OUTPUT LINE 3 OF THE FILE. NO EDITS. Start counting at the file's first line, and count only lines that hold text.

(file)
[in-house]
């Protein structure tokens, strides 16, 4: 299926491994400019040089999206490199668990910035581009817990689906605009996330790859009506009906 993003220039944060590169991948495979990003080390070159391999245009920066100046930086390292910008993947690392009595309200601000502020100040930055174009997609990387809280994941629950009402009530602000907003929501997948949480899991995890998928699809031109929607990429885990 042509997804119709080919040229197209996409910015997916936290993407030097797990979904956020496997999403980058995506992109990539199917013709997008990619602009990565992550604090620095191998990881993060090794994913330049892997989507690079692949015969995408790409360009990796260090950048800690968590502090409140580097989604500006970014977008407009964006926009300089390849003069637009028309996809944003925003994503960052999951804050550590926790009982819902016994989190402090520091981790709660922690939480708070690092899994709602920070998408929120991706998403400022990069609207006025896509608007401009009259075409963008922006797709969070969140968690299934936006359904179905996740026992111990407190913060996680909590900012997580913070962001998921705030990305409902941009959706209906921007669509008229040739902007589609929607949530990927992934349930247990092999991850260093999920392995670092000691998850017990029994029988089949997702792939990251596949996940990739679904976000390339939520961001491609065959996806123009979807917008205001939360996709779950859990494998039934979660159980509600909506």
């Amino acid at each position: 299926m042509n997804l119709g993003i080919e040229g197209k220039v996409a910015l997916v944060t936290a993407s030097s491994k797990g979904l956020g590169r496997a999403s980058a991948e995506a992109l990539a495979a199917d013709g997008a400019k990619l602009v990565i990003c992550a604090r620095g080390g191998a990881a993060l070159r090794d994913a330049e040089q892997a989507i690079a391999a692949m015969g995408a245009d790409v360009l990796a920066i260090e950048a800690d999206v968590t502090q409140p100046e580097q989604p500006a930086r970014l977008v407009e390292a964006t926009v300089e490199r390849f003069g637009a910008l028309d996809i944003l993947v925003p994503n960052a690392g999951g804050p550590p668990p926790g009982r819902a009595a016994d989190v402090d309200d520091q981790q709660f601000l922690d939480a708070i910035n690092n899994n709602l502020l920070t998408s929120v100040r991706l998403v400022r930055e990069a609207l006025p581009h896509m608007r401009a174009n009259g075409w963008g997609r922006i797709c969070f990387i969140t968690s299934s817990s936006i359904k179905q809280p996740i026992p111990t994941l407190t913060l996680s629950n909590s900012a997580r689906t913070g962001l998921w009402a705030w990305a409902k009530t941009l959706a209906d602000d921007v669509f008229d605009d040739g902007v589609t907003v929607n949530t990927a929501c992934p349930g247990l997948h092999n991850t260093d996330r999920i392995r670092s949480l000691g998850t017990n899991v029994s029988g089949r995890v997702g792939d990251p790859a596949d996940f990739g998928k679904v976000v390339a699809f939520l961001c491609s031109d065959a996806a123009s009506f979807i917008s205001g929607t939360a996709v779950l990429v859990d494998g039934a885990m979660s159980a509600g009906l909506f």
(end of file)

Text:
């Amino acid at each position: 299926m042509n997804l119709g993003i080919e040229g197209k220039v996409a910015l997916v944060t936290a993407s030097s491994k797990g979904l956020g590169r496997a999403s980058a991948e995506a992109l990539a495979a199917d013709g997008a400019k990619l602009v990565i990003c992550a604090r620095g080390g191998a990881a993060l070159r090794d994913a330049e040089q892997a989507i690079a391999a692949m015969g995408a245009d790409v360009l990796a920066i260090e950048a800690d999206v968590t502090q409140p100046e580097q989604p500006a930086r970014l977008v407009e390292a964006t926009v300089e490199r390849f003069g637009a910008l028309d996809i944003l993947v925003p994503n960052a690392g999951g804050p550590p668990p926790g009982r819902a009595a016994d989190v402090d309200d520091q981790q709660f601000l922690d939480a708070i910035n690092n899994n709602l502020l920070t998408s929120v100040r991706l998403v400022r930055e990069a609207l006025p581009h896509m608007r401009a174009n009259g075409w963008g997609r922006i797709c969070f990387i969140t968690s299934s817990s936006i359904k179905q809280p996740i026992p111990t994941l407190t913060l996680s629950n909590s900012a997580r689906t913070g962001l998921w009402a705030w990305a409902k009530t941009l959706a209906d602000d921007v669509f008229d605009d040739g902007v589609t907003v929607n949530t990927a929501c992934p349930g247990l997948h092999n991850t260093d996330r999920i392995r670092s949480l000691g998850t017990n899991v029994s029988g089949r995890v997702g792939d990251p790859a596949d996940f990739g998928k679904v976000v390339a699809f939520l961001c491609s031109d065959a996806a123009s009506f979807i917008s205001g929607t939360a996709v779950l990429v859990d494998g039934a885990m979660s159980a509600g009906l909506f």